Caregiving and Black History Month

Famous Black Caregivers
blackcaregivers

Role models are often thought of as essential for children or young adults. But having someone to look up to is important at any age, especially when you're embarking on new or demanding tasks such as caregiving. Here are some words of wisdom from public figures that may help you along the caregiving journey.

1. It's OK to Laugh
Of course it's hard to make light of the challenges that come with caregiving, but allowing oneself to see the humor amid the trials can provide a needed way to de-stress.

At a celebrity-hosted fund-raiser for the Alzheimer's Association called "Hilarity for Charity," actor Samuel L. Jackson, who lost his mother to Alzheimer's in 2012, acknowledged the hardship involved in watching older parents lose themselves to dementia. "Alzheimer's is a cause close to my heart, and one I care deeply about," he told attendees.

Jackson also took time to share the humor that can arise in the everyday moments shared with those we care for. He recounted how whenever his mother and aunt would stay with him, they would hide their purses from his maid, thinking she was a stranger. Later, chaos would ensue as they tried to find their purses, having forgotten where they hid them.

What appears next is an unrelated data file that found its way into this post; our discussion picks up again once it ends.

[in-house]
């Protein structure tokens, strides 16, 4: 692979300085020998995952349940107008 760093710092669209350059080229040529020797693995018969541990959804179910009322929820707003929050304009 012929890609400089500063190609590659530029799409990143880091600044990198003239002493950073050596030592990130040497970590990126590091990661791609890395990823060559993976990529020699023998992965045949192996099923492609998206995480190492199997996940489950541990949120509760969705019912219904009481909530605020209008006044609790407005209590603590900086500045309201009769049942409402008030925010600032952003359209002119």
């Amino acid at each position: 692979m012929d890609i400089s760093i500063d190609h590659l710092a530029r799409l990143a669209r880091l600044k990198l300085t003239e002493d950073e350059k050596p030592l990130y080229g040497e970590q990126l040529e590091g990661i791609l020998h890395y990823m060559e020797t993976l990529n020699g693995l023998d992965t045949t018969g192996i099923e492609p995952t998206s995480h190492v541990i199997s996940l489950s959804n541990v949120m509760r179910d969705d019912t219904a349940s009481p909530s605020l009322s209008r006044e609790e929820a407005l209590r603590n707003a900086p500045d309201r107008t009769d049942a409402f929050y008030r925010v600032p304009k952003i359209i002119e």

"It's a pretty devastating disease," Jackson said, "but [those who have it] can also be very funny."

2. Accept the Hard Decisions
Tough decisions arise while caring for an aging parent, and the emotions that surface can linger for years. But decision making is a necessary part of the caregiver role.

Actress Holly Robinson Peete, married to NFL star Rodney Peete, has, like 7 million other Americans, juggled long-distance caregiving for a parent with working in her career and raising children.

When it became clear that Robinson Peete's father required 24-hour care, she and her brother made the decision to move him to a care facility. "The day we moved my dad into the facility was the worst day of my life," she says. "To this day, since my father passed away, I still feel a tremendous amount of guilt. That I wasn't there, that it didn't happen on my watch."

While the pain stays with her, time has also allowed Robinson Peete to be more accepting of the decision. "The guilt has never really gone away, but I don't hold myself accountable anymore -- it was a hard choice, but really the only choice," she says.